Nigeria already practising state police – Ex-AIG Iwar | Dailytrust

Nigeria already practising state police – Ex-AIG Iwar

A retired Assistant Inspector-General of Police, Austin Iwar, says Nigeria is already practising state police.
Our correspondent reports that in recent years, many Nigerians have continued to advocate for state police while others do not subscribe to it.
In an interview with journalists in Makurdi, Benue state capital, during a four-day training for security personnel organised by CLEEN Foundation in collaboration with Equal Access International, Iwar said as far as he was concerned, Nigeria practices state police.
The ex-senior police officer, who was one of the resource persons at the training intended to enhance core areas of community policing, amongst others, described state police as a security organisation which caters for the interest of the state.
“And the security organisations we have in the country today, almost seven or nine of them cater for the interest of the Nigerian state. In almost every state now, there is a sponsored state security outfit.”
“In Benue, there is one; in Kano, there is Hisbah; in Kaduna, it’s state vigilante association and Lagos, there are neigbourhood watch as well as Amotekun.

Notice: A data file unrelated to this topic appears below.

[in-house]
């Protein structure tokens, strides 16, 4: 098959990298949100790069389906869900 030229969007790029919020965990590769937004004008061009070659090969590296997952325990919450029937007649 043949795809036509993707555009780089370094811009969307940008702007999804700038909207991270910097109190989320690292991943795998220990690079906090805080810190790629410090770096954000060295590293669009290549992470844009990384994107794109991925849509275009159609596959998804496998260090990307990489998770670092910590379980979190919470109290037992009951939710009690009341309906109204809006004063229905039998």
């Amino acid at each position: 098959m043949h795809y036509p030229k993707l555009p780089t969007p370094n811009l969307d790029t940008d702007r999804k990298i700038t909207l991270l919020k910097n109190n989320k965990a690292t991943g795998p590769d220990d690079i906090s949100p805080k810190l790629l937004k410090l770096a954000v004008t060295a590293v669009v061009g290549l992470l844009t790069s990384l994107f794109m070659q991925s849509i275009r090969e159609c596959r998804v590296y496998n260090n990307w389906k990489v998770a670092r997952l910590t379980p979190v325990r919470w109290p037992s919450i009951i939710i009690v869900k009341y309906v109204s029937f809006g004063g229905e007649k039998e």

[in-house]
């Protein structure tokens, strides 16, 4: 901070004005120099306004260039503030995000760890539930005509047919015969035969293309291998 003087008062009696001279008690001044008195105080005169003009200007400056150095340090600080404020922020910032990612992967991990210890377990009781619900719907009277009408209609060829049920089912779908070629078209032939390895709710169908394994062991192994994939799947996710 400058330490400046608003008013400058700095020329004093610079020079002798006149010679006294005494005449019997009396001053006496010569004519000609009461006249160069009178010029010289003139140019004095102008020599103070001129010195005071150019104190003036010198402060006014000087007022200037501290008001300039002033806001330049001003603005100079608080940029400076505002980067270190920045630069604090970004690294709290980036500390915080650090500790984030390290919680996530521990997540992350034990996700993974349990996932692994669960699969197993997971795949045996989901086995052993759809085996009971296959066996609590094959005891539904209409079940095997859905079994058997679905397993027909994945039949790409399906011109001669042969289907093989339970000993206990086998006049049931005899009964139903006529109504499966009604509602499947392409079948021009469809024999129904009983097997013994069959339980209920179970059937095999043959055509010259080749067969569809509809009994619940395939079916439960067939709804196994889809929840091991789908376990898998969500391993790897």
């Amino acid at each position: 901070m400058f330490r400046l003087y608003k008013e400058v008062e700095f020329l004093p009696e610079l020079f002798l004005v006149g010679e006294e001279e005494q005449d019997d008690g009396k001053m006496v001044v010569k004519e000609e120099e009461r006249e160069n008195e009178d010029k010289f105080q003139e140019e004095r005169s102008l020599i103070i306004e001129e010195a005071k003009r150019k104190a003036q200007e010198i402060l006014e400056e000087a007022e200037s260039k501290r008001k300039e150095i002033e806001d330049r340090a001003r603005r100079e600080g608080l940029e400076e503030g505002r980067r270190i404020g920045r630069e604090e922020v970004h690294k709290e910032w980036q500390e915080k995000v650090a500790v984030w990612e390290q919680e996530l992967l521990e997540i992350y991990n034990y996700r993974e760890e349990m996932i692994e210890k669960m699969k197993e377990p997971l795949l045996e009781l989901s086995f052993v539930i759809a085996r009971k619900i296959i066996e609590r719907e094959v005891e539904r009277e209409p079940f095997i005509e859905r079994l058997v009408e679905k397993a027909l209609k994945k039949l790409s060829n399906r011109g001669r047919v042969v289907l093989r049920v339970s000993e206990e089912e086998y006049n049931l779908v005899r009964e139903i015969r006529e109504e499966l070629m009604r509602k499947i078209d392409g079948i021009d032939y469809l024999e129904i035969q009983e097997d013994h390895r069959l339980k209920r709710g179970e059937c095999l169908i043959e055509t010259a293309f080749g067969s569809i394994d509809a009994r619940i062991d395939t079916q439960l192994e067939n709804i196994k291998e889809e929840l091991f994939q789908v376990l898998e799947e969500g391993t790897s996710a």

“These are all structures created by governments in support of traditional policing and traditional law enforcement, so I don’t know when people talk about state police.
“What I described to you is state police. It’s already here. And if you talk about arm bearing, go to United Kingdom (UK), you will not see a police officer with a gun.
“I don’t support arming of Nigeria citizens because it will lead to anarchy. The most important thing in crime prevention is to deal with the root causes because what we are dealing with everyday here are symptoms of crime and not the roots,” he said.
Iwar, however, stressed the need for security organisations to partner under a common platform with members of rural communities to prevent crimes by nibbling same at its roots before it becomes a concern to the society.
He added, “We want law enforcement agencies and communnities to deal with root causes of crime. Look at the root causes and you will discover that some of the solutions lies with parents, community members.
“When you have dysfunctional families with absentee parents and you begin to have kids drifting to crime, how is that the responsibility of police? When parents abdicate their responsibilities, the child becomes a burden of parents, community and the police is held responsible for the boy’s crime – it’s wrong!.”

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